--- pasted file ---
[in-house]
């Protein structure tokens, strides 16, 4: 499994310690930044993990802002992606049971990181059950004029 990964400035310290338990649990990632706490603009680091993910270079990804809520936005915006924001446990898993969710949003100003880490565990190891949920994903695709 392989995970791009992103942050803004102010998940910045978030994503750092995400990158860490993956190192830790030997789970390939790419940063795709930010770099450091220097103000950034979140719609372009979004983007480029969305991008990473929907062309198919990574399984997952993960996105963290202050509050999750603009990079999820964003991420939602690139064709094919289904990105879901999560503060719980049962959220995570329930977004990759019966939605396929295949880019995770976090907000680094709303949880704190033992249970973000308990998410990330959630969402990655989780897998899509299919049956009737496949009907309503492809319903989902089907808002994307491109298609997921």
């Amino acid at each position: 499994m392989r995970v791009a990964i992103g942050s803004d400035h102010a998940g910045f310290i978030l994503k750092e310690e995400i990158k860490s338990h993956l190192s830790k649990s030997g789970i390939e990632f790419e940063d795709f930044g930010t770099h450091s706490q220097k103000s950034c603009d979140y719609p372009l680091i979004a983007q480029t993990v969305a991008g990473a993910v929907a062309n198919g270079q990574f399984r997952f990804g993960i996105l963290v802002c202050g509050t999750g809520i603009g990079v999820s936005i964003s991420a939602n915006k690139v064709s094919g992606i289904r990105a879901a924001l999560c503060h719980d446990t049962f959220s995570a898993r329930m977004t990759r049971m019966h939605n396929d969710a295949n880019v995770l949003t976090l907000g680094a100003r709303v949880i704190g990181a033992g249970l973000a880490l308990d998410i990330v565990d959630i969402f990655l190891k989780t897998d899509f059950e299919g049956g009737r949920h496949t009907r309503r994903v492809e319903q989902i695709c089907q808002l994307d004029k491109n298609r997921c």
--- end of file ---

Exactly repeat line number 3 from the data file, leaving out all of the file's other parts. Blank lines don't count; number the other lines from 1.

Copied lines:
């Amino acid at each position: 499994m392989r995970v791009a990964i992103g942050s803004d400035h102010a998940g910045f310290i978030l994503k750092e310690e995400i990158k860490s338990h993956l190192s830790k649990s030997g789970i390939e990632f790419e940063d795709f930044g930010t770099h450091s706490q220097k103000s950034c603009d979140y719609p372009l680091i979004a983007q480029t993990v969305a991008g990473a993910v929907a062309n198919g270079q990574f399984r997952f990804g993960i996105l963290v802002c202050g509050t999750g809520i603009g990079v999820s936005i964003s991420a939602n915006k690139v064709s094919g992606i289904r990105a879901a924001l999560c503060h719980d446990t049962f959220s995570a898993r329930m977004t990759r049971m019966h939605n396929d969710a295949n880019v995770l949003t976090l907000g680094a100003r709303v949880i704190g990181a033992g249970l973000a880490l308990d998410i990330v565990d959630i969402f990655l190891k989780t897998d899509f059950e299919g049956g009737r949920h496949t009907r309503r994903v492809e319903q989902i695709c089907q808002l994307d004029k491109n298609r997921c």